The cure for the disease called modern civilization

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Book: Hindu Dharma, Written by Swami Chandrashekarendra Saraswati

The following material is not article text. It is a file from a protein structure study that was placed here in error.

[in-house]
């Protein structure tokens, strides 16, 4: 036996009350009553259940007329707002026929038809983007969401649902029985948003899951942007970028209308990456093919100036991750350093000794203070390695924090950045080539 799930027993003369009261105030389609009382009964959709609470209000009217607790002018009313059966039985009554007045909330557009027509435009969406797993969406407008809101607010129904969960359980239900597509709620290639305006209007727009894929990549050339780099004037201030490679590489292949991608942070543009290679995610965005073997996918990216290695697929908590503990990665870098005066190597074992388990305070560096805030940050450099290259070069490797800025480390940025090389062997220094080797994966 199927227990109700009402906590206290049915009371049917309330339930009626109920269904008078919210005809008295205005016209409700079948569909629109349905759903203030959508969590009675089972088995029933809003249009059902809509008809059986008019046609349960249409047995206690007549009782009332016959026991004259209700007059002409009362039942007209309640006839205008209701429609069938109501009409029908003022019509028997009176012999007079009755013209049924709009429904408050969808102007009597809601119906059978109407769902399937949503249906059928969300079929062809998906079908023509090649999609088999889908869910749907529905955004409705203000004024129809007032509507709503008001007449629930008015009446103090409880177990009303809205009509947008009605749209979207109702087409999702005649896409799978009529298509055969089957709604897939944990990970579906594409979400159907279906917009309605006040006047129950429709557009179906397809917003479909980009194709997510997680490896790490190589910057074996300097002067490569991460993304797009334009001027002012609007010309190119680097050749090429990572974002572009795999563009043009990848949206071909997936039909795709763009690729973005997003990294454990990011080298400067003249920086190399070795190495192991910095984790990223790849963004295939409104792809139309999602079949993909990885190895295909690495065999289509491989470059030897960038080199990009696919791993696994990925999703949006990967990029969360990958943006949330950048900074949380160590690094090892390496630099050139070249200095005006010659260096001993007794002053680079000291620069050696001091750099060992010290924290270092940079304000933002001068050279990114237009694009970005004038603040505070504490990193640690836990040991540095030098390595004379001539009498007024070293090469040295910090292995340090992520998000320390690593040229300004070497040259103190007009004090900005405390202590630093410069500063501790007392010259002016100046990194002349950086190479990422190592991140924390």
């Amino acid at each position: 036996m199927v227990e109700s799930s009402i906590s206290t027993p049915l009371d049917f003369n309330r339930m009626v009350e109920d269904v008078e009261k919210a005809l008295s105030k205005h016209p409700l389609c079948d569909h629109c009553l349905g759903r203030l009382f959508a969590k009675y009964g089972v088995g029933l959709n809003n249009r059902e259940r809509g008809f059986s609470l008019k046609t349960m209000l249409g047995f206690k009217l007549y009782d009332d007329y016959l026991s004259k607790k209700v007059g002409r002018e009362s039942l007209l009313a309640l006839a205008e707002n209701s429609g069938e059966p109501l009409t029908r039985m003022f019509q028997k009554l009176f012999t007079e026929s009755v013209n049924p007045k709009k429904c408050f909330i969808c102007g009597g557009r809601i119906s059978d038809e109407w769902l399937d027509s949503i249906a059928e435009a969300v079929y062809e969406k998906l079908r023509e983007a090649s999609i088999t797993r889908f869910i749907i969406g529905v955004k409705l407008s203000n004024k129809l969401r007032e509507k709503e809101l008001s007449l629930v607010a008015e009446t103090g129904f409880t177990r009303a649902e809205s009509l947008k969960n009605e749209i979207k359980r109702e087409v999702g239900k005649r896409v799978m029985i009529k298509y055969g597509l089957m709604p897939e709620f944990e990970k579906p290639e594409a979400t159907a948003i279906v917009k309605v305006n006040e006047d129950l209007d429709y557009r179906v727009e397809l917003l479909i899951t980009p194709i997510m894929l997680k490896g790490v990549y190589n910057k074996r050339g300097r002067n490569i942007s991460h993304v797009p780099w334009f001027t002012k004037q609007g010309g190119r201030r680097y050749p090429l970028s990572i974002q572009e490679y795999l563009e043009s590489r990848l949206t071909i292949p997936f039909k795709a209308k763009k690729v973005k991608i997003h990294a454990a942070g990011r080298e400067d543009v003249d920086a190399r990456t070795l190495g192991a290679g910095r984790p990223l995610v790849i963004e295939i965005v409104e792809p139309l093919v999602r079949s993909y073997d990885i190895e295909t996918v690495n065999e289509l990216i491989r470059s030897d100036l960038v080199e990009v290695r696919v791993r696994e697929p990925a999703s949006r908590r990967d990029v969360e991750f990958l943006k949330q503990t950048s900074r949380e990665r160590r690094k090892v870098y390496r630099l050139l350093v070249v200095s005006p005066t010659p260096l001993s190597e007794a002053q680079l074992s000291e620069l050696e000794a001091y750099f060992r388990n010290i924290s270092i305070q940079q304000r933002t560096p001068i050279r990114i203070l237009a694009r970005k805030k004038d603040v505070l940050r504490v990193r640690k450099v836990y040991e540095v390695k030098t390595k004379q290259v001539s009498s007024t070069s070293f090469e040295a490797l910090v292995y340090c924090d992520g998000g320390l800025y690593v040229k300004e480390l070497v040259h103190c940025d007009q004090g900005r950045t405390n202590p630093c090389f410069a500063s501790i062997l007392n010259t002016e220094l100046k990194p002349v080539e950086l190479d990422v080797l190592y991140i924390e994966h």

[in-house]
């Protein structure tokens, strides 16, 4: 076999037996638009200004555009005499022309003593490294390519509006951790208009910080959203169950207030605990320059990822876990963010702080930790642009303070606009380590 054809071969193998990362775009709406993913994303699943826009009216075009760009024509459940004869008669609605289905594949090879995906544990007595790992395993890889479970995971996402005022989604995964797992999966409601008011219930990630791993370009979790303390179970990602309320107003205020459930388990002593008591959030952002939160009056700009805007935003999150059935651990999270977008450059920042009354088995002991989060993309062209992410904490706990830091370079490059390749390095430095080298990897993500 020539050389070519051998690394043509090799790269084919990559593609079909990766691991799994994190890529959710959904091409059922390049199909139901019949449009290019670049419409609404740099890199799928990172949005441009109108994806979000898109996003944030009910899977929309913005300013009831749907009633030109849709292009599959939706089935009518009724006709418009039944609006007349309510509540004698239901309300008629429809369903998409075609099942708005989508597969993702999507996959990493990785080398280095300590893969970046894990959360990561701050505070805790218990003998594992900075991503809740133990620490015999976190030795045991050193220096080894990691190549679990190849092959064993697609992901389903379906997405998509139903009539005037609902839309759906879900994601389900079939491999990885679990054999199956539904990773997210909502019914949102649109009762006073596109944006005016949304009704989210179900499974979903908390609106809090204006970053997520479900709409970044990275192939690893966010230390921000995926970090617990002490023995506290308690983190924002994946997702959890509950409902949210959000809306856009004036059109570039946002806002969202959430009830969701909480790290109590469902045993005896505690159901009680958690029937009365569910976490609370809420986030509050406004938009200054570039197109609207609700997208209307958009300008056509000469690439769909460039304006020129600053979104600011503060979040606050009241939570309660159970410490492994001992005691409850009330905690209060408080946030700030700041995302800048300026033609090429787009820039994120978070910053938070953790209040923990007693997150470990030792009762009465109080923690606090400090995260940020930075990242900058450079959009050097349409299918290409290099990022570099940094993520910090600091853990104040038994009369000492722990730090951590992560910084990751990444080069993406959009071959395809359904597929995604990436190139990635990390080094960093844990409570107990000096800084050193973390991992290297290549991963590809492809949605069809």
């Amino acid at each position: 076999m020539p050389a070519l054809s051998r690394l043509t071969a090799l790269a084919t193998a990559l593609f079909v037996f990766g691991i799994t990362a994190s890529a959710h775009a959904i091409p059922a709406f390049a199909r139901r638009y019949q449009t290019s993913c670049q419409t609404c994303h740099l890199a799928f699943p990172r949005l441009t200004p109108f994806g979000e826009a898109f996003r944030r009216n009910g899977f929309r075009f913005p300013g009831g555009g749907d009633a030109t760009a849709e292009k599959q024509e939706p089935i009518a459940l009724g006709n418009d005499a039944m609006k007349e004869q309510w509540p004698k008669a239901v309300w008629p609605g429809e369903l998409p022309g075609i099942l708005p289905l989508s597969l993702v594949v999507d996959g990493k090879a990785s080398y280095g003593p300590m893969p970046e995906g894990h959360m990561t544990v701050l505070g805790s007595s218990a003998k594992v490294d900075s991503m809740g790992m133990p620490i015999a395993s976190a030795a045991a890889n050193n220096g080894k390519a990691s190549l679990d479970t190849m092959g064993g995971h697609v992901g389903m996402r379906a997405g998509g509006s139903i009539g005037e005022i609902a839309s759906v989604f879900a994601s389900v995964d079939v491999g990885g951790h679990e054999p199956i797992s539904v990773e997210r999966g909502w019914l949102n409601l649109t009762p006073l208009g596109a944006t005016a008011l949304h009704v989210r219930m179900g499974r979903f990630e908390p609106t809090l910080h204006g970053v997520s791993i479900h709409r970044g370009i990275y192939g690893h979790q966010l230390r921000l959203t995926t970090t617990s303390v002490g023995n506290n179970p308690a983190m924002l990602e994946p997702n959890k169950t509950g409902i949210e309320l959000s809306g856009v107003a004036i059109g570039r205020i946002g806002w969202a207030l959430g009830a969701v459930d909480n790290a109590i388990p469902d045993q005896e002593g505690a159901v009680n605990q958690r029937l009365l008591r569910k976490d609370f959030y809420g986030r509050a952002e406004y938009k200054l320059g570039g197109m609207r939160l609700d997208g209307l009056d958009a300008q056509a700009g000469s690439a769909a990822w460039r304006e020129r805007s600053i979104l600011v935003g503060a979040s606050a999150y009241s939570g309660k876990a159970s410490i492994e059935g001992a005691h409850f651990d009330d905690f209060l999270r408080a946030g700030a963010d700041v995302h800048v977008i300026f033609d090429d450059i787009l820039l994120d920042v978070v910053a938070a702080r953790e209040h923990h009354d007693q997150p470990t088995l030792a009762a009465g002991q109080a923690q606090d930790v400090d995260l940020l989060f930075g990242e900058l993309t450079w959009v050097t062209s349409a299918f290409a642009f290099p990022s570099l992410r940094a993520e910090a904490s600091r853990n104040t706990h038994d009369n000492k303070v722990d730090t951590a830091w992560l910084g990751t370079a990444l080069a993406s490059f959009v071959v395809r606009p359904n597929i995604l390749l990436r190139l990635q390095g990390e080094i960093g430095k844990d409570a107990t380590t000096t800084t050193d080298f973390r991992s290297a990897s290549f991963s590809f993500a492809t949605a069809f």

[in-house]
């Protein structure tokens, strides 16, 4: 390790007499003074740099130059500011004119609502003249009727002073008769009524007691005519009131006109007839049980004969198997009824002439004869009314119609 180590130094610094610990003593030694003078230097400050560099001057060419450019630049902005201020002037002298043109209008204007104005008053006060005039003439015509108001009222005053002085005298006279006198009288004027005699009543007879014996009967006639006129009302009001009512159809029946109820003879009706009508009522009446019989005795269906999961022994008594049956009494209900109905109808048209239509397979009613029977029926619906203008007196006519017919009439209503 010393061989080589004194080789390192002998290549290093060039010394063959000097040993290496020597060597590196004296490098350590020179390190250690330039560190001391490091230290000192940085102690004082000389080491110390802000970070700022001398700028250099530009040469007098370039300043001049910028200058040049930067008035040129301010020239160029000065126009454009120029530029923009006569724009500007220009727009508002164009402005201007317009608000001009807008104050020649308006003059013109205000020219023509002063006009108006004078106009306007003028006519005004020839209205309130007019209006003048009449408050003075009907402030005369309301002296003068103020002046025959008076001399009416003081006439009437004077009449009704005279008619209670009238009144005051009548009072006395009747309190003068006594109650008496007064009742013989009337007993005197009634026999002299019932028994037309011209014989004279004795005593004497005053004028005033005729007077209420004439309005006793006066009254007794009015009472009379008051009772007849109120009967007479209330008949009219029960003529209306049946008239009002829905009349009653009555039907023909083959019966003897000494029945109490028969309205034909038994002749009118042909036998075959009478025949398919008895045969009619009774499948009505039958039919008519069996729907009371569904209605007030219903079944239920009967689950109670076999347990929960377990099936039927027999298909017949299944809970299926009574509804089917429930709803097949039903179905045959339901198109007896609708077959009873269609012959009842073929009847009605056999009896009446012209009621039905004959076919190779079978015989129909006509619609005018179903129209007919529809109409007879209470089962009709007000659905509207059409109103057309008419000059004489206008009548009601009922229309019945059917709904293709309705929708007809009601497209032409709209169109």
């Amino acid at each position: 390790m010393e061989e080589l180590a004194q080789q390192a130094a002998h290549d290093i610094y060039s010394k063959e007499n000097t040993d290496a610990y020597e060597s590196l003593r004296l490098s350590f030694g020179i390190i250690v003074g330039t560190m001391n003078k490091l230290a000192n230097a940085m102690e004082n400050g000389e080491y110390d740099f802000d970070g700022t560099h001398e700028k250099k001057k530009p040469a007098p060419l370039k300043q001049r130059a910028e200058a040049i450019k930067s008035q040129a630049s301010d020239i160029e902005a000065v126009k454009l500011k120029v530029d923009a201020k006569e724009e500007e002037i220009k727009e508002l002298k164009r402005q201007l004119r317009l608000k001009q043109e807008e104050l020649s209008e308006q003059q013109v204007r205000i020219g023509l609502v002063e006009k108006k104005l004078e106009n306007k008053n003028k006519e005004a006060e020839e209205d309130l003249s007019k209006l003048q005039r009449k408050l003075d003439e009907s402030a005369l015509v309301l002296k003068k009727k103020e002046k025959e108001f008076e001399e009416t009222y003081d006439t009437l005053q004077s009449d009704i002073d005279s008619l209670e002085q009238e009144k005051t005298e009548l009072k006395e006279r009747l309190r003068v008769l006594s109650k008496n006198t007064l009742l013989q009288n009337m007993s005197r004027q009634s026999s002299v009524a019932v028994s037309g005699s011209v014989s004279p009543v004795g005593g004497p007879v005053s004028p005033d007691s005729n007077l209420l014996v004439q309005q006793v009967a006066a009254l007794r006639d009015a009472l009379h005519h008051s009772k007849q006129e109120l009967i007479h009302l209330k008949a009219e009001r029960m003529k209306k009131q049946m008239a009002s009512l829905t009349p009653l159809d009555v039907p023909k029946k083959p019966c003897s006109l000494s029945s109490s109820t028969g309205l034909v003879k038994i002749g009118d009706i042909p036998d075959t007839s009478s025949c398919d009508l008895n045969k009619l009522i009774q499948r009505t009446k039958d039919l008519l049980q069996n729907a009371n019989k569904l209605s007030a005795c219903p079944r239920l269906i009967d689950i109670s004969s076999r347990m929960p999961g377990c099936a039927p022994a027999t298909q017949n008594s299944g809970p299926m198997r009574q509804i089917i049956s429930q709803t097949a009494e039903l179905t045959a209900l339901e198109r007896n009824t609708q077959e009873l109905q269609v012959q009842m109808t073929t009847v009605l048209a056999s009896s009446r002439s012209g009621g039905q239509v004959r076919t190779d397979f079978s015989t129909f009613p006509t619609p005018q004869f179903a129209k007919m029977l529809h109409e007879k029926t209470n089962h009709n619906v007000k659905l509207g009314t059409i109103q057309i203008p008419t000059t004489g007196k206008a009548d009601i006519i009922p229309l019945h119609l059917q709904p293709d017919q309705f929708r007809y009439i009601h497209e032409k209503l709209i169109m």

People are caught between two groups holding opposing views. On the one side they feel the pull of individuals like us who maintain that they must take to the path shown by the sastras; on the other they find themselves drawn in the opposite direction by the reformers who want these sastras to be changed. From a youthful age people nowadays are used to reading reports extolling the changes that go by the name of reforms. It is all due to the influence of modern education. All this notwithstanding, people have not altogether given up the old customs. A fraction of the dharmas laid down in the sastras and followed for ages is still to be seen in our domestic and social life. On the one hand, there is the habit formed by custom and, on the other, the habit now being learned through the new system of education. It is universally recognised that contentment is lacking in the modern way of life. People don't dispute the fact that the peace that once existed in the previous generations no longer obtains today. They have more money now -or that at any rate is the belief. But are they yet free from poverty? The claim is made that everything is in abundance, that we grow more food than what is needed. Yet there is anxiety everywhere about the supply of essentials. In the place of the old thatched hut or modest titled house now stands a multistorey building. Then we had just four or five utensils to cook, a basket made of palm-fronds, containers made of gourd shells. Now the house is crammed with all sorts of articles and gadgets that are part of today's "civilized" life. People enjoy new comforts and make new acquisitions, yet they are not as happy and contented as were their forefathers. Even now there are people who at heart long for a life of peace lived according to the old tradition. But they do not have the courage to give up either the trammels of modern life or the feeling of pride in the changes effected under the reformist movement. They are in an awkward predicament because they are not fully committed either to the traditional way of life or to the new. Let me tell you how people cannot decide for themselves-how they are neither here nor there. In most homes you will see Gandhiji's portrait and mine. Now Gandhiji advocated widow marriage-and I ask people to wear a sikha. Those who respect Gandhiji do not, however, have the courage to marry widows nor do they have the courage to wear a sikha. Poor people, they have no moorings and keep swinging between one set of beliefs and another. We must have the courage of our convictions and unflinching faith in the sastras. If we start making small compromises in our adherence to the sastras, it will eventually mean following only such scriptural practices as we find convenient in our everyday life. Some people tell me with all good intentions: "The dharmasastras are the creation of rsis. You are like a rsi. You must make changes in the sastras in keeping with the times. “Their view is that just as we remove weeds from the fields we must change our customs and duties according to our times. If I take out some rites and observances from sastras now, thinking them to be "weeds", later another man will turn up and remove for the same reason. At this rate, a time will come when we will not be able to distinguish the weed from the crop and the entire field will become barren. It is important to realise that if we are to remain true to the sastras it is not because they represent the views of the seers but because they contain the rules founded on the Vedas which are nothing but what Isvara has ordained. That is the reason why we must follow them. It is my duty to see that the sastras are preserved as they are. I have no authority to change them. We must not give up the sastric way of life thinking it to be difficult to follow. If we are not carried away by the glitter of modern mundane life, if we reduce our wants and do not run after money, there will be no need to abandon the customs and rites laid down by our canonical texts. If we are not obsessed with making money there will be plenty of time to think of the Lord. And peace, contentment and happiness will reign. Money is not essential to the performance of the rites enjoyed by the sastras, nor is pomp and circumstance essential to worship. Even dried tulasi and bilva leaves are enough to perform puja. The rice we cook for ourselves will do as the naivedya. "Marriage is also a sastric ceremony. We spend a lot of money on it. What about such expenses? " it is asked. All the lavish display we see at weddings today are unnecessary and do not have the sanction of the scriptures. Specifically, the dowry that forms such a substantial part of the marriage expenses has no scriptural sanction at all. If money were important to the performance of the rites enjoyed by our canonical texts it would mean that our religion is meant for rich people. In truth it is not so. Of the four aims of life - dharma, material acquisitions, desire and liberation - we seek gratification of kama alone (in the form of pleasure, love, etc.). And to have our desires satisfied we keep struggling to acquire material things. Our efforts must be directed towards obtaining liberation through the practice of dharma. All that we need to do for this ideal is to resolve to live a simple life. There should then be no compulsion to run after money and other material goods and other. It would naturally become easier for us to practice dharma and reap the ultimate fruit that is eternal bliss.













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